In Canada, health insurance typically expires on the last day of your employment for employer-sponsored group plans. Some employers may offer a short grace period of coverage post-employment. Provincial or territorial coverage (Medicare) remains unaffected by job changes as long as residency requirements are met.
For private plans, expiration depends on the policy terms; some are continuous, while others have specific renewal dates. Review policy documents and consult with HR or the insurer for precise details and plan for uninterrupted coverage during job transitions.
What is a deductible in health insurance?
A deductible is the amount you must pay before your coverage kicks in. Essentially, it's the initial portion of the expenses that the policyholder must cover themselves before the insurance company begins to reimburse or cover additional expenses.
For instance, if you have a plan with a $500 deductible and you incur medical expenses totaling $1,000, you would need to pay the first $500 (deductible) yourself, and then the company would cover the remaining $500 or a portion of it, depending on the terms of your plan.
Plans with higher health insurance deductibles usually have lower premiums. It's a way to share costs between you and the insurer. Selecting a deductible when you buy a plan depends on your financial situation and how much risk you're comfortable with.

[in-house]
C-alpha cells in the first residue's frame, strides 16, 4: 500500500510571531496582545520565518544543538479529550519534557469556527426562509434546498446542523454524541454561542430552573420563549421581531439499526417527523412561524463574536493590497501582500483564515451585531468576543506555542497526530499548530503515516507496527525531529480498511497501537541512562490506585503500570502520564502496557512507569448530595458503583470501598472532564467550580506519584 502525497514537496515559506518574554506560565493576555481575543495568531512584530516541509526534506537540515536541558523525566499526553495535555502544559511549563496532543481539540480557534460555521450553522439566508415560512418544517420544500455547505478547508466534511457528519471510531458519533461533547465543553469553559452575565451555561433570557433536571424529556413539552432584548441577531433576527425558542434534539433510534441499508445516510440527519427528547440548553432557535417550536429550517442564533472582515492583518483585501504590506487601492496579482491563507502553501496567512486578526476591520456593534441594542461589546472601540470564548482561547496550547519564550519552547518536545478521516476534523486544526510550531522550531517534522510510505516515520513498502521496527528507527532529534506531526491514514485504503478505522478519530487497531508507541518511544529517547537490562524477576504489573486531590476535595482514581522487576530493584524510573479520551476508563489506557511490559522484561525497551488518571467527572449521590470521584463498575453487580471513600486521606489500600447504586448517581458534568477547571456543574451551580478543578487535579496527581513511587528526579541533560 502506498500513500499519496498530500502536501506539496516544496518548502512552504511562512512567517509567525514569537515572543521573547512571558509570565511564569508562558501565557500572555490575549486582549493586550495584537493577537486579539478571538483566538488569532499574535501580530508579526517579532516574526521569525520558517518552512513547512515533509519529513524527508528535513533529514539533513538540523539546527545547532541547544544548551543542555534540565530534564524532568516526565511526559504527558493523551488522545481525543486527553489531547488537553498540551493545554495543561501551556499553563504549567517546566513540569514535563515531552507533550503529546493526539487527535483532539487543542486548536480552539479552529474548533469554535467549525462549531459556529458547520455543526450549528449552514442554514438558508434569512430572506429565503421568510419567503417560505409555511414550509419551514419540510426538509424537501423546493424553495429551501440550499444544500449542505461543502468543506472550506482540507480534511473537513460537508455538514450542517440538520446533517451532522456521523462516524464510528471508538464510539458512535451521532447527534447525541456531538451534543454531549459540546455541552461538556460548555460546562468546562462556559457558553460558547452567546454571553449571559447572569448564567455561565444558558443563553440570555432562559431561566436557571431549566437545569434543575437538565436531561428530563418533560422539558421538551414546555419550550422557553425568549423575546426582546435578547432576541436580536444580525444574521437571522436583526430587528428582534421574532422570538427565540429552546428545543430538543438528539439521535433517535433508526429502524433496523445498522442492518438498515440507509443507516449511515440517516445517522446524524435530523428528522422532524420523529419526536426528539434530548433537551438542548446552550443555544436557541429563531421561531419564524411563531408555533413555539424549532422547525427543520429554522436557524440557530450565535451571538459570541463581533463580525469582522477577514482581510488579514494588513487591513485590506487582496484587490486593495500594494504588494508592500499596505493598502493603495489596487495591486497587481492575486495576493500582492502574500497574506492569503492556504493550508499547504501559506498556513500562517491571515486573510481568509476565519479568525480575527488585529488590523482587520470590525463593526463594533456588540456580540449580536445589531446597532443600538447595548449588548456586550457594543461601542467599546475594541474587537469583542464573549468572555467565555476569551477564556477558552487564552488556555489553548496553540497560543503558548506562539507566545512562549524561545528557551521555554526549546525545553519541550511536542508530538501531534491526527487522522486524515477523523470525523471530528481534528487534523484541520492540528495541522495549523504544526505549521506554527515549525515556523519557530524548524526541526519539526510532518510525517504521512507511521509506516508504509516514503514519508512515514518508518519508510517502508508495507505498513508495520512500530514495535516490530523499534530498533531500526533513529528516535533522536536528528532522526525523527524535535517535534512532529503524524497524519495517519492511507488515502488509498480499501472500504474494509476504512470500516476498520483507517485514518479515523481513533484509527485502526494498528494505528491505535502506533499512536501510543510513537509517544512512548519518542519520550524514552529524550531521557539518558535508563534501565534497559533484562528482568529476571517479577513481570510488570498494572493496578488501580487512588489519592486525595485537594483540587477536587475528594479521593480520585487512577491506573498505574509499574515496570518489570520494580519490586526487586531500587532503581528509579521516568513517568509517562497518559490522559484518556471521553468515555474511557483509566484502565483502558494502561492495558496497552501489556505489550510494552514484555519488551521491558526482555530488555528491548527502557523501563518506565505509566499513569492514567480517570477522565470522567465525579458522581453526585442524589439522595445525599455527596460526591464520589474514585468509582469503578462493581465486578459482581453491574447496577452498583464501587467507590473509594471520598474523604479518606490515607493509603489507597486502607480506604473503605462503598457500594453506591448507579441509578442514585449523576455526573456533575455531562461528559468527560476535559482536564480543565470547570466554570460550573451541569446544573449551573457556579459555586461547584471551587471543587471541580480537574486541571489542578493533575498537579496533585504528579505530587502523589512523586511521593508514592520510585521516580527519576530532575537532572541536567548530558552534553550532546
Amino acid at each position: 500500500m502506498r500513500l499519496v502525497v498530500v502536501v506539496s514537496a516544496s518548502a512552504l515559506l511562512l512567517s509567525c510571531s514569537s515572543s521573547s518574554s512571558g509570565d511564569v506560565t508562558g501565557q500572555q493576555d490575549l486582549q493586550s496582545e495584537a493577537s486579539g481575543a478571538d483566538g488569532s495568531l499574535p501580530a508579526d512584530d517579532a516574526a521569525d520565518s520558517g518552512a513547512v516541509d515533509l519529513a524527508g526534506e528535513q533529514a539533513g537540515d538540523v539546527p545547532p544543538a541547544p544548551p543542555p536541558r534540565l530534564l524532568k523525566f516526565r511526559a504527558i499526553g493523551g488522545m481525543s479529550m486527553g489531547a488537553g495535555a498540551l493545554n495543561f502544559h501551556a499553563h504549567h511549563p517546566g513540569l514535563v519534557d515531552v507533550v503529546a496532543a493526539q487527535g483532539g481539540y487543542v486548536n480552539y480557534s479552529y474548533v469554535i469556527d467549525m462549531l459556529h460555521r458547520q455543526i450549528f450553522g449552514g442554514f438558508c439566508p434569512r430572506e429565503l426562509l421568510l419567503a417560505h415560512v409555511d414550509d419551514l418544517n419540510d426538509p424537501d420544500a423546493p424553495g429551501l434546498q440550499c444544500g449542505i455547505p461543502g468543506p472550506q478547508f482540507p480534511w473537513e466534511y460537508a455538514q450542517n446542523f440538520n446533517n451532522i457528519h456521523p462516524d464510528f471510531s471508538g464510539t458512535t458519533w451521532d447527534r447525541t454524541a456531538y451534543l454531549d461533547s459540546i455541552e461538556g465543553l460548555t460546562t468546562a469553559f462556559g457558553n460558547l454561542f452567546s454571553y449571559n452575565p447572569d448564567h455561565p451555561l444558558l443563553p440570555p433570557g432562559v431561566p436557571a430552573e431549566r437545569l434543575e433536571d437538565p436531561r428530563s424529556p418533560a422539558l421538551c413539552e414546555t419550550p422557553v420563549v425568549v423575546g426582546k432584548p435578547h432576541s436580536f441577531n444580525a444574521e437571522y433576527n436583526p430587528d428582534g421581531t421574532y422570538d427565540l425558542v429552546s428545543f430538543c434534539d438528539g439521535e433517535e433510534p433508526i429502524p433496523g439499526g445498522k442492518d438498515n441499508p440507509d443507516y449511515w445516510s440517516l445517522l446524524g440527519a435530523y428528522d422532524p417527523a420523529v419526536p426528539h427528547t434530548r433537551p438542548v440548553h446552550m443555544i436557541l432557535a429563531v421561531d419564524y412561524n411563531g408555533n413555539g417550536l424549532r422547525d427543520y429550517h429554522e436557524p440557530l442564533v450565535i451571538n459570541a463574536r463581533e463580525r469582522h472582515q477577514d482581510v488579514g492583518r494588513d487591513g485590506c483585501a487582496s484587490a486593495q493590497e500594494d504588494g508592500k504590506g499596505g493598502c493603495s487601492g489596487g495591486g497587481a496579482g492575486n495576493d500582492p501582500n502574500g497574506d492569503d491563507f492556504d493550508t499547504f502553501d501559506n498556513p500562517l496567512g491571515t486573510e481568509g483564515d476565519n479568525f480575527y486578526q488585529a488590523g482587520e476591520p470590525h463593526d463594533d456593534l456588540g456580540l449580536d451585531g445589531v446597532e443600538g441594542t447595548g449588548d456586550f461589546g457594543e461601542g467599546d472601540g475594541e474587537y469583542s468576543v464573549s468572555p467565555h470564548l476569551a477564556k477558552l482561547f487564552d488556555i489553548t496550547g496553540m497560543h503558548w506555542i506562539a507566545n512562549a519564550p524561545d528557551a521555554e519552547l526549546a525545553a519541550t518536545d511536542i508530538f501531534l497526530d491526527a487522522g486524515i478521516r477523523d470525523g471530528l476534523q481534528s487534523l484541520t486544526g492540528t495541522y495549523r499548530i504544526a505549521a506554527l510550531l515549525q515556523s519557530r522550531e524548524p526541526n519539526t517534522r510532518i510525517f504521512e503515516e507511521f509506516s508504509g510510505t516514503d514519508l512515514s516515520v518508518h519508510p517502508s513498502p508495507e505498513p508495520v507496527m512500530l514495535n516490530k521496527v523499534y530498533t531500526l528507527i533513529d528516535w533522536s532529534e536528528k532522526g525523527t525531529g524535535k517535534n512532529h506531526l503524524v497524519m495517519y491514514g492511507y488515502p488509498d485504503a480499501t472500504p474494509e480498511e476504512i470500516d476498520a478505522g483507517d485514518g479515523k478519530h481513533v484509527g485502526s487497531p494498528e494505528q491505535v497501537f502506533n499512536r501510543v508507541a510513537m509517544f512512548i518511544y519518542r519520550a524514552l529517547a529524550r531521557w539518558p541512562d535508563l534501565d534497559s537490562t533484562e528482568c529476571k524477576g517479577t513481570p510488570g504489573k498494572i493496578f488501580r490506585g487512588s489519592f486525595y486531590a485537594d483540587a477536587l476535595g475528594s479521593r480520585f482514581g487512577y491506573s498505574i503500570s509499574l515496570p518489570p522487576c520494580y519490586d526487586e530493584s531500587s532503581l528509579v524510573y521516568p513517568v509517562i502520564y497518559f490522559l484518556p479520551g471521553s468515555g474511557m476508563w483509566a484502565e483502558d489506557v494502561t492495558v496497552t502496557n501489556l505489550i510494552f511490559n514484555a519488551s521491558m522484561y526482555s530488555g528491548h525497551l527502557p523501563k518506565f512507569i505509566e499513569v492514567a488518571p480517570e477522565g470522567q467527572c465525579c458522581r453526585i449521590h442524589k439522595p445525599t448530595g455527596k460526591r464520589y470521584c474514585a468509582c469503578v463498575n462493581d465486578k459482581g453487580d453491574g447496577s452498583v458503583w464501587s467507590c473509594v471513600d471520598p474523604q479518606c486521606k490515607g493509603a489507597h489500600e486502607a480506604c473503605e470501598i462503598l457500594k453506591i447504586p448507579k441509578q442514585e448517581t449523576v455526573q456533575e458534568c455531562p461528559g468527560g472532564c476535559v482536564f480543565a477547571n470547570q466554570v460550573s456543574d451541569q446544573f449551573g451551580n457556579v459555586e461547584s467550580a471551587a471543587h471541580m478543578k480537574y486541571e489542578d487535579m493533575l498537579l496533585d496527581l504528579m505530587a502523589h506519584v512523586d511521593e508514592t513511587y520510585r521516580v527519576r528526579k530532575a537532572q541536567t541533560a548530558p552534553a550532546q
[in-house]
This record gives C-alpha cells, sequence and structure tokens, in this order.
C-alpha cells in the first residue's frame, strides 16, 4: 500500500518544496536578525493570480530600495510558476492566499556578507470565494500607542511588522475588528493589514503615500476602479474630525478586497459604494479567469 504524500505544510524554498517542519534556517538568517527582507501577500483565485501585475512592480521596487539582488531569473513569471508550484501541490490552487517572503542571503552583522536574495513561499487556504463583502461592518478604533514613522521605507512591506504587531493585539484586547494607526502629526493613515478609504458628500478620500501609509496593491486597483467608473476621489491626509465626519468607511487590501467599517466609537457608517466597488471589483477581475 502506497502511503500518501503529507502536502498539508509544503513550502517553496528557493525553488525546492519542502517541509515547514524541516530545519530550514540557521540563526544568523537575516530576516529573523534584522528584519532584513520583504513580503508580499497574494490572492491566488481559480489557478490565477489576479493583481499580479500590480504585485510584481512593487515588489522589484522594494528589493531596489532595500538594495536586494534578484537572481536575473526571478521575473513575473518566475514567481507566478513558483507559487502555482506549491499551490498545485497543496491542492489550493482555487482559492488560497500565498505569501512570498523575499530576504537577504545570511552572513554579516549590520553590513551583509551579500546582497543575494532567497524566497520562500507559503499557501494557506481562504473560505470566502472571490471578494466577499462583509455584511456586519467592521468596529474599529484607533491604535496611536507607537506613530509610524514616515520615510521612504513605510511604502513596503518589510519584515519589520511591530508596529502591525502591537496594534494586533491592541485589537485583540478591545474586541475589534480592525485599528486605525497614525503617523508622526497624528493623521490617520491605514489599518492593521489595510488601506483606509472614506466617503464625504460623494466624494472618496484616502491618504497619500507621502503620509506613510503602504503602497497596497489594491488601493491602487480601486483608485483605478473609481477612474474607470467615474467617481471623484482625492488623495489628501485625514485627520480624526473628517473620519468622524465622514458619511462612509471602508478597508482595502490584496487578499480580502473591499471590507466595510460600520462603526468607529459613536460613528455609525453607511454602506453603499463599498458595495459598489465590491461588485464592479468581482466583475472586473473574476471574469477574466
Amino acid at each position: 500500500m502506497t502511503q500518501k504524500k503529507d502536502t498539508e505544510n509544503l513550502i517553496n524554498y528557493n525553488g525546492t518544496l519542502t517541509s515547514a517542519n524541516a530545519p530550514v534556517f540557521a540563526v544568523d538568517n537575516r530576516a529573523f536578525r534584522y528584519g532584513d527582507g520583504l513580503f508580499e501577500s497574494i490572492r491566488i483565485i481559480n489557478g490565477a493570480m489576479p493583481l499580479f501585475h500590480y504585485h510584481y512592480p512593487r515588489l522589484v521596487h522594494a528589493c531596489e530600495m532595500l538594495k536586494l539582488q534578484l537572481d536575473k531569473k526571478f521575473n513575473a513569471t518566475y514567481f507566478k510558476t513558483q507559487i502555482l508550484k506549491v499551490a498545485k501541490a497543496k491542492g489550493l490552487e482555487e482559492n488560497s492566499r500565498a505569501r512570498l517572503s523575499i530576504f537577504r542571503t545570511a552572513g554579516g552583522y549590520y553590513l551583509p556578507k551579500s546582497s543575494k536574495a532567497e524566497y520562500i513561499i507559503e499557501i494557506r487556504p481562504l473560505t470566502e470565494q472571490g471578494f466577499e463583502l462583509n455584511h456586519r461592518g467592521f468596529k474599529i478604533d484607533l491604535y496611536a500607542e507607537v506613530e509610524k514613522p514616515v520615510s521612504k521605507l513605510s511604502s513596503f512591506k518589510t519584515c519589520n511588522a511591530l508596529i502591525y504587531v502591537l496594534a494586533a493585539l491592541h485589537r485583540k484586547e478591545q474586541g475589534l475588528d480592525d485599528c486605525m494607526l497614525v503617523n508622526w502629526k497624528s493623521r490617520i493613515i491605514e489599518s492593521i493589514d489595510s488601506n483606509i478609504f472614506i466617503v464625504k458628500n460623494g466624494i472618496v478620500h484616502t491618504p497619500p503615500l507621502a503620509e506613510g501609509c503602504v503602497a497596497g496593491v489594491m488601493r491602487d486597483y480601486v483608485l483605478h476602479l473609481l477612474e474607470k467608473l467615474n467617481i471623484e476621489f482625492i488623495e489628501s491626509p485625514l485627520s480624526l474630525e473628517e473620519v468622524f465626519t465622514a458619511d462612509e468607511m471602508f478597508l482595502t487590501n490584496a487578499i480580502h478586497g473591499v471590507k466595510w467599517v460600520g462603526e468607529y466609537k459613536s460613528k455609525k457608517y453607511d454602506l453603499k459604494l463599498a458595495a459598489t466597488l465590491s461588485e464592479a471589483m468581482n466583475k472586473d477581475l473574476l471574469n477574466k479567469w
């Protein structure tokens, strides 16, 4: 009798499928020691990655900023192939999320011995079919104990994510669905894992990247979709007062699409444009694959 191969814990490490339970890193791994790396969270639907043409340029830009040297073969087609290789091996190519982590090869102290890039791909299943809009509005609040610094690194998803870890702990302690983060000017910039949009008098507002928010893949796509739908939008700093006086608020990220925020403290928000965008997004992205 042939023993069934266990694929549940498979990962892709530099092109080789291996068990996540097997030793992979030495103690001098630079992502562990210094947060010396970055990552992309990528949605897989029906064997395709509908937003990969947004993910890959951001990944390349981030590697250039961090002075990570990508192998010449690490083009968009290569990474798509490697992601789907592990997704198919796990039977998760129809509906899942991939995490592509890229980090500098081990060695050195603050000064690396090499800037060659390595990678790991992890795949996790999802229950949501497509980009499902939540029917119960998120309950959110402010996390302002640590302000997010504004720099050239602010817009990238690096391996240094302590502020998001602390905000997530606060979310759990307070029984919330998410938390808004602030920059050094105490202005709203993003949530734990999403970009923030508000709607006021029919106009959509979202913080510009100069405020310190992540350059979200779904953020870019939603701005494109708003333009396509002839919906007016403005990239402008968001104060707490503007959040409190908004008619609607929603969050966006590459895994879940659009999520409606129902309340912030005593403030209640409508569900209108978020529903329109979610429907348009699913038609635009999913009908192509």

What is copay in health insurance?
"Copay," short for "copayment," is the specific amount of money that an insured individual must pay for a covered healthcare service or prescription medication. It is a fixed, predetermined cost that the individual must contribute towards the total cost of the service, while the insurance plan covers the remaining portion.
For example, if you have a plan with a $20 copay for doctor visits, it means that every time you visit a doctor, you'll need to pay $20 out of your pocket at the time of the visit. The insurance company then covers the rest of the cost associated with the visit.
In Canada's public healthcare system, there aren't traditional copays for most basic medical services. However, it often does not cover expenses for services like prescription drugs, dental care, vision care, and paramedical treatments.
This is where private plans become essential. Private health insurance companies in Canada help cover costs not included in the public system, ensuring access to comprehensive care without facing substantial financial burdens.
Good to know
In private policies, copays can vary widely based on the plan, the type of services covered, and the insurance provider's policies. Some private insurance plans might offer much lower copays than public Medicare for certain services to encourage individuals to seek preventive care or lower-cost treatments.
What is a health insurance premium?